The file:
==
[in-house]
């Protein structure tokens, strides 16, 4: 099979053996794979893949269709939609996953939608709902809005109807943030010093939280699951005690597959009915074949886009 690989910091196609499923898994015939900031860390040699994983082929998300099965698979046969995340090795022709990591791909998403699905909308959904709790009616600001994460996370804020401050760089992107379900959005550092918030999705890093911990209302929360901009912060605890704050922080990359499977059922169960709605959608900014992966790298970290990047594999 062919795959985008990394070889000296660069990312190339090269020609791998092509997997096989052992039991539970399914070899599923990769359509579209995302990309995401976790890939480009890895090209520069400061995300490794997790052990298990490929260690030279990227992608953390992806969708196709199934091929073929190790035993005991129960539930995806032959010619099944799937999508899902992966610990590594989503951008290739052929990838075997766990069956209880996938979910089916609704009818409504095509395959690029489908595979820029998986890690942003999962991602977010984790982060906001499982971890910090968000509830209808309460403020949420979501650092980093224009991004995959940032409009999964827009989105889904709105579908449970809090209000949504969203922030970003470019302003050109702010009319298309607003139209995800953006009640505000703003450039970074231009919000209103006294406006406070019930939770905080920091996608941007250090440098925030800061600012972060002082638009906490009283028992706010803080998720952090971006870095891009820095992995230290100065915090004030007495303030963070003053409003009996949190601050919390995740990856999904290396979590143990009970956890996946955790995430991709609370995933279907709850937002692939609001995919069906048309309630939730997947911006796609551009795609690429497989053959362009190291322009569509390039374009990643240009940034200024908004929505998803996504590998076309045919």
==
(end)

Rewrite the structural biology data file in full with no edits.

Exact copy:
[in-house]
């Protein structure tokens, strides 16, 4: 099979053996794979893949269709939609996953939608709902809005109807943030010093939280699951005690597959009915074949886009 690989910091196609499923898994015939900031860390040699994983082929998300099965698979046969995340090795022709990591791909998403699905909308959904709790009616600001994460996370804020401050760089992107379900959005550092918030999705890093911990209302929360901009912060605890704050922080990359499977059922169960709605959608900014992966790298970290990047594999 062919795959985008990394070889000296660069990312190339090269020609791998092509997997096989052992039991539970399914070899599923990769359509579209995302990309995401976790890939480009890895090209520069400061995300490794997790052990298990490929260690030279990227992608953390992806969708196709199934091929073929190790035993005991129960539930995806032959010619099944799937999508899902992966610990590594989503951008290739052929990838075997766990069956209880996938979910089916609704009818409504095509395959690029489908595979820029998986890690942003999962991602977010984790982060906001499982971890910090968000509830209808309460403020949420979501650092980093224009991004995959940032409009999964827009989105889904709105579908449970809090209000949504969203922030970003470019302003050109702010009319298309607003139209995800953006009640505000703003450039970074231009919000209103006294406006406070019930939770905080920091996608941007250090440098925030800061600012972060002082638009906490009283028992706010803080998720952090971006870095891009820095992995230290100065915090004030007495303030963070003053409003009996949190601050919390995740990856999904290396979590143990009970956890996946955790995430991709609370995933279907709850937002692939609001995919069906048309309630939730997947911006796609551009795609690429497989053959362009190291322009569509390039374009990643240009940034200024908004929505998803996504590998076309045919």